Randall Stross in the NYTimes writes about how prominent bloggers get overwhelmed by email and how its nothing new. Of course, journalists empathize with this condition, so its perhaps over emphasized at large. But implicit in a lot of conversations I've had lately, we've turned up the noise in our communications and there is a lot of room for innovation in extracting signal and enhancing effectiveness.
Randall notes how human proxies in the form of assistants may not be effective. Yes, you can offshore outsource such services at nominal cost these days, but if anything such an assistant should be closer to you than anyone to be effective. And the article does not explore using the social network as a filter, going beyond the single assistant. The article does highlight the practices of H.L. Menchken, known for his effective and illustrious correspondence, who died 50 years ago.
Whether the post brought 10 or 80 letters, Mencken read and answered them all the same day. He said, “My mail is so large that if I let it accumulate for even a few days, it would swamp me.”
YET at the same time that Mencken teaches us the importance of avoiding overnight e-mail indebtedness, he also reminds us of the need to shield ourselves from incessant distractions during the day when individual messages arrive. The postal service used to pick up and deliver mail twice a day, which was frequent enough to permit Mencken to arrange to meet a friend on the same day that he extended the invitation. Yet it was not so frequent as to interrupt his work.
Batch processing was easier when everyone was on the same clocks for sending and receiving. Today most people have a bell curve for their communications, with peak hours generally being when they are awake. And everyone has a different bell curve not to mention different time zones.
This batch processing approach is inherently more efficient, but to make it effective you have to establish protocols with whom you communicate. Productivity guru Tim Ferriss notes:
...In a digital world, creating time therefore hinges on minimizing e-mail. The fastest method I’ve found for controlling the e-mail impulse is to set up an autoresponder that indicates you will be checking e-mail twice per day or less. This is an example of “batching” tasks (performing like tasks at set times, between which you let them accumulate), and your success with batching will depend on two factors:
1. Your ability to train others to respect these intervals
and, much more difficult,
2. Your ability to discipline yourself to follow your own rules
I think you can work out these protocols with people you regularly communicate. But such people also adapt to you, perhaps your lack of responsiveness and how you react in escalating. But establishing these protocols, across modalities, are the most difficult with the same strangers who could provide the most valuable new information to you. Look Tantek's approach of putting and adapting his protocols on a wiki page. Look at Robert Scoble's difficulty in how he follows everyone who follows him, but then can't get people to respect a protocol of not sending him direct messages in twitter, especially the text messages are expensive when on the road in Israel. Valuing and responding new correspondents, what Menchen called courtesy and we might call quaint, rises in complexity as modalities fragment communication.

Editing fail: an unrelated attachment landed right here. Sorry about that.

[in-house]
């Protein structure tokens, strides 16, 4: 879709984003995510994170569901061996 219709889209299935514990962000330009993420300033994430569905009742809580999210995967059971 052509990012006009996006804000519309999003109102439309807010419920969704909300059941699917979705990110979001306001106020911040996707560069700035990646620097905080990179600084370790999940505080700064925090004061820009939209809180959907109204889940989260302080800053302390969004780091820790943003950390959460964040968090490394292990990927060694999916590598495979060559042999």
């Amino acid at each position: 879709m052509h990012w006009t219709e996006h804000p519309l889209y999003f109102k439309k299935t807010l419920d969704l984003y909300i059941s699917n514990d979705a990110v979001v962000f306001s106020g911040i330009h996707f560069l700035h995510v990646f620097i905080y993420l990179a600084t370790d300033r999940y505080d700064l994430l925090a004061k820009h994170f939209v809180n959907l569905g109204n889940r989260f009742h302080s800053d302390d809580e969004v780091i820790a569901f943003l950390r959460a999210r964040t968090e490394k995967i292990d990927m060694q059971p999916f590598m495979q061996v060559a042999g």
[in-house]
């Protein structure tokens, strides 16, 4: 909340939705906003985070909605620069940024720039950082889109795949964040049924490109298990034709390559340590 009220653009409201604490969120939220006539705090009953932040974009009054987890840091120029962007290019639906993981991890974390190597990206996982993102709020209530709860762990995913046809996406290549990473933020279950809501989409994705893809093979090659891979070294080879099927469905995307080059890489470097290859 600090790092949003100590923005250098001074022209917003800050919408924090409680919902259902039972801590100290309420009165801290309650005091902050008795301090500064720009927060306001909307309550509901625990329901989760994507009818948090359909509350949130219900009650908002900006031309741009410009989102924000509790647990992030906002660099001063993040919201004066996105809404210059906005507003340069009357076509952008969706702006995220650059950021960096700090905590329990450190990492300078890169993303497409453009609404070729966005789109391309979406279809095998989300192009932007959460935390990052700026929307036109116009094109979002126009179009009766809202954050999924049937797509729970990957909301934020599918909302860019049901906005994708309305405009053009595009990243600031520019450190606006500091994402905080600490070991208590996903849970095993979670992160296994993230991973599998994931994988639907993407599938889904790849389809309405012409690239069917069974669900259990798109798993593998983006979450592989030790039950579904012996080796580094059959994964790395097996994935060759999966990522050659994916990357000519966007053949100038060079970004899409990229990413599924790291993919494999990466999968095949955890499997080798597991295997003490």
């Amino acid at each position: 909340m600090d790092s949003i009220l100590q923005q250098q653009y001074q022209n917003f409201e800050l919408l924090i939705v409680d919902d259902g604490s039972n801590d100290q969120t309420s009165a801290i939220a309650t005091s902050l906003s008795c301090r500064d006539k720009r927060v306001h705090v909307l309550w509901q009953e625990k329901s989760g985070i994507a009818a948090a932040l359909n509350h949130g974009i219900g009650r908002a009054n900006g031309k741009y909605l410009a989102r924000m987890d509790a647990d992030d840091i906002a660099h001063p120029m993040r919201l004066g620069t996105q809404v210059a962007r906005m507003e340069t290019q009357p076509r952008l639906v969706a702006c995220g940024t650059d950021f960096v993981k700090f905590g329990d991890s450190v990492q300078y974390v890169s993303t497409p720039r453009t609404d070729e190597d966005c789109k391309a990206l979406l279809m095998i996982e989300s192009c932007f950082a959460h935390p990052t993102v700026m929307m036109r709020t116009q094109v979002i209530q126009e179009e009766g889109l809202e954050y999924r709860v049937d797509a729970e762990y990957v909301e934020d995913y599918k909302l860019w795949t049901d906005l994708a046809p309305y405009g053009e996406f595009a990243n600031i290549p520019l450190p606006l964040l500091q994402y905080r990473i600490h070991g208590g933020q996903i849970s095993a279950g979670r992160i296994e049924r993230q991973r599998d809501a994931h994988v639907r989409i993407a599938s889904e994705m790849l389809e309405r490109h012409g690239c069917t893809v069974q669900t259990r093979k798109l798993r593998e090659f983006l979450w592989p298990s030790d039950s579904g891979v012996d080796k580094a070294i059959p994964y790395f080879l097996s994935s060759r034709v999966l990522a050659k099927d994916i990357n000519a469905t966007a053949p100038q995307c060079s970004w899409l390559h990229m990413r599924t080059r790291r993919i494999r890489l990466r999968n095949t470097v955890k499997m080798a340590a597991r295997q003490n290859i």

Ms. Rodgers said that Mencken was acutely disturbed by interruptions that broke his concentration. The sound of a ringing telephone was associated in his mind, he once wrote, with “wishing heartily that Alexander Graham Bell had been run over by an ice wagon at the age of 4.”
Some people might wish the same for Jack, Ev and Biz, although an ice wagon is tough to come by these days.
As we are splintering out of email and into other modalities, they tend to share some common traits:
- Pull models of attention management instead of push
- Less formal
- More public and discoverable
- With RSS and APIs, messages can be used in other modalities
- Filtered by people
These modalities, such a blogs and Twitter, and not to mention more specialized forms such as social bookmarking, feed sharing, Flickr or obnoxious Facebook apps -- all trend towards batch processing. They can almost all flow into an RSS newsreader for a power user. And conversations flow across them and often threads and comments are hard to follow. But that's okay because of informality and discovering what you missed while in the flow is far easier.
One key to effectiveness is looking for opportunities for more public conversation to prompt easy group forming and gaining agreement from the group on a more effective set of protocols.
Batch processing private correspondence needs more than tools, but practices. We've known for a while now that creating private spaces for collaboration can aid productivity by taking some email out of the inbox. And more recently with wikis and the right practices, groups can agree on protocols to be more effective and adapt them rapidly. To Tim Ferriss' point, this needs discipline, but for the whole group.
Something I'm seeing with what we recently launched at Socialtext is an important distinction:
- You can follow people and their more public communications. They will be less formal, often curating information for you while in the flow of their own activity. By pulling their flow at a time convenient for you and publishing not just for them, you gain greater social discovery.
- As you form more private groups in workspaces, and if you take the time to gain agreement on communication protocols, you can batch process effectively.
- If either (1) which requires no protocol, or (2) which does, fails to be effective for sender or receiver -- by all means escalate, even at risk of being run over by an ice wagon.